Fighting Cancer One Bite at a Time
Article by Polly Goss
With help from the Nutraceutical and Functional Foods Research and Product Development Creative Inquiry project, South Carolina peach farmers can boast that consuming their peaches has health benefits. Led by Dr. Feng Chen from the Department of Food, Nutrition and Packaging Sciences, the team studied the chemicals in South Carolina peaches to determine how one of the state’s major agricultural products benefits its consumers. The team, which is supported by the Carr Family Endowment, is continuing to expand its research to explore the chemical properties that give local foods, such as Clemson’s blue cheese, their flavors and healthy properties.
Most people know that peaches are fruits that have positive effects on the human body. This Creative Inquiry team investigated the specific positive effects. The students chose to study the phenolic compounds found in peaches because these compounds help to eliminate impurities in the body and thus have potential anti–cancer properties. This single property of peaches’ nutritional value could change the way peach farmers advertise their products. It could also change how consumers see peaches, elevating the fruit from a refreshing treat to a tool in cancer prevention.
Because of the project’s ground–breaking work, the team was invited to compete in the American Chemical Society National Meeting’s student paper competition in San Francisco, California. The team competed with students from Cornell University and from as far away as Germany. Although they did not win the competition, Chen is proud of their accomplishments. Their work could impact South Carolina’s economy by bolstering the reputation of one of the most popular fruits at produce stands and farmers markets across the state. The students’ findings could help local farmers to educate the public on the chemistry of their peaches as they advertise their produce.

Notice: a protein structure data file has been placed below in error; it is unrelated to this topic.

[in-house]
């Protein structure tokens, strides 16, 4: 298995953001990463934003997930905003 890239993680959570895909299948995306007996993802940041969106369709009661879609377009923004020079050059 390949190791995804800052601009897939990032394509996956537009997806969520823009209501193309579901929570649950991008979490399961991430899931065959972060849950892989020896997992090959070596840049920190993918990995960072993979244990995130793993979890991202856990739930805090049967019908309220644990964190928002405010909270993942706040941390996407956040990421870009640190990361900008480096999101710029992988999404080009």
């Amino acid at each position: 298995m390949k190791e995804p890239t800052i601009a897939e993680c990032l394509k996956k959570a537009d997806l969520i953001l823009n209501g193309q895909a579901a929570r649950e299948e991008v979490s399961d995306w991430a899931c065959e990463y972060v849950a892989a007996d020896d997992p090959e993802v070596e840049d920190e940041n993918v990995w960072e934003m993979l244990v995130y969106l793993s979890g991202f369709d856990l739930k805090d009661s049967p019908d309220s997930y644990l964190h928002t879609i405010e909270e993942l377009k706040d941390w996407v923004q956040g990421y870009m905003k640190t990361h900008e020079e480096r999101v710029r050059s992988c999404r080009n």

After wrapping up their successful study of peaches, the Functional Foods Research and Product Development Creative Inquiry project is exploring Clemson blue cheese flavors. For more than 75 years, Clemson blue cheese has been closely tied to the University’s history. Now, the students are looking for the scientific basis behind its popularity. “No one has studied the flavors and the chemistry of the Clemson blue cheese. We want to reveal the chemical makeup of these flavors,” Chen said. Like the team’s research on peaches, their findings on Clemson blue cheese could affect the way local businesses market and sell the product.
As the Creative Inquiry continues, the team members hope to uncover the chemical backgrounds of the flavors and health benefits that people experience from their food every day.
Barbara J. Speziale